Although share prices for Nokia and RIMM have generated rapid growth since the summer of 2012, Apple's iPhone sales volumes have still increased in the last quarter on a year-over-year basis unlike RIMM and Nokia. This was even though Nokia released two brand new flagship phones in the last 10 months. According to mobile carrier executives, the iPhone has lower churn than other smartphones sold by the carriers. Apple's iPhone sales through the big three US carriers (AT&T (NYSE:T), Verizon (NYSE:VZ) and Sprint (NYSE:S)) in the recent quarter eclipsed the number of Blackberry smartphones sold worldwide, as well as the number of Nokia smartphone devices sold worldwide. But what Nokia Nation should be embarrassed about is that Apple's iPhone sales at AT&T as well as its iPhone sales at Verizon significantly exceeded Nokia's Lumia sales worldwide.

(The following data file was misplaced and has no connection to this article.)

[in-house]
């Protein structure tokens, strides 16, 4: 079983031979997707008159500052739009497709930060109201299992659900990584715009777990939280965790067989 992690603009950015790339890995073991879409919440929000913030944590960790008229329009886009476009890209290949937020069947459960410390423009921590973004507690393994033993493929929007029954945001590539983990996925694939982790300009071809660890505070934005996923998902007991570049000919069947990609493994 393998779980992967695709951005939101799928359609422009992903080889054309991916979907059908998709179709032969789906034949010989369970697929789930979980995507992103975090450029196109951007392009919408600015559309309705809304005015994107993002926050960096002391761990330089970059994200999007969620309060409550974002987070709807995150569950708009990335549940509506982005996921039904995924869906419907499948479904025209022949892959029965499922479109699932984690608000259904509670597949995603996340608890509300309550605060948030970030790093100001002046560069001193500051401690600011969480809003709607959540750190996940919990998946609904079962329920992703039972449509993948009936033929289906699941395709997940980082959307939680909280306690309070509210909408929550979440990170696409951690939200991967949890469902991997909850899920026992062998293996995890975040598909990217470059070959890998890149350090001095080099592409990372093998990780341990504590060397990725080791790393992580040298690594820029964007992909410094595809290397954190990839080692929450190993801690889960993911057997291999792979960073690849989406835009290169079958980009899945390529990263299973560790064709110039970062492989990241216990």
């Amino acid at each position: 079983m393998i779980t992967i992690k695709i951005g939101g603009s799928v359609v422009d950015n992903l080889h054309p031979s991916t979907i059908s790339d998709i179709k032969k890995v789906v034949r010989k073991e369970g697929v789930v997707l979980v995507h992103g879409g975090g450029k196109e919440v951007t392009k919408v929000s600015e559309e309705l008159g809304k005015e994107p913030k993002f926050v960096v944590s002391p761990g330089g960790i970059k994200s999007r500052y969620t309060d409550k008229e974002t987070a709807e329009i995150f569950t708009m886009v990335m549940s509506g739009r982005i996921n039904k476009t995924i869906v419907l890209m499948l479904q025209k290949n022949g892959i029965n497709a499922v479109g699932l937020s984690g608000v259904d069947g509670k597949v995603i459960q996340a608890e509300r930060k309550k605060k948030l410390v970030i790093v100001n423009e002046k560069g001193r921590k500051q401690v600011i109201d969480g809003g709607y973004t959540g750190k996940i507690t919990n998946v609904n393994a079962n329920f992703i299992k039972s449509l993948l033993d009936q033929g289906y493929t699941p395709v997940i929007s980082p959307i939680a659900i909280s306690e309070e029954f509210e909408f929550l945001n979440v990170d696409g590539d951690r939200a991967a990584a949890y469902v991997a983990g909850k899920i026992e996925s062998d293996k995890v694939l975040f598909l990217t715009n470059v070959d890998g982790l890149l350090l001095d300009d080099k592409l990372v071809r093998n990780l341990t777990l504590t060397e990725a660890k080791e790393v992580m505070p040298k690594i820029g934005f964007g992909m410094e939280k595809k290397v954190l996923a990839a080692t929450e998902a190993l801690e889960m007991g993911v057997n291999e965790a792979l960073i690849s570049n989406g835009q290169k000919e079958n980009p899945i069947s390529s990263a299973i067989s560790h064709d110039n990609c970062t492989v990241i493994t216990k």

The iPad also saw strong growth during the quarter. On a year-over-year basis, iPads sold increased by 48% and revenues from the iPad increased by 22%. We believed that Research in Motion should be embarrassed that Apple's iPad revenues in the first quarter of Calendar Year 2012 exceeded RIMM's total company revenues for that period and lo and behold, iPad did it again for the second quarter, the third quarter and in the all-important holiday quarter. We projected that Apple's quarterly revenue from the iTunes Stores and related music products would exceed RIMM's consolidated quarterly revenue, and lo and behold our prediction has come to pass as revenue from the iTunes, Software and Services segment has exceeded RIMM's recent quarterly revenues. Even when RIMM releases its BlackBerry 10 smartphone device next week, we are not expecting RIMM's revenues to approach the levels generated by the iPhone or the iPad.
Sources: Apple and RIMM earnings releases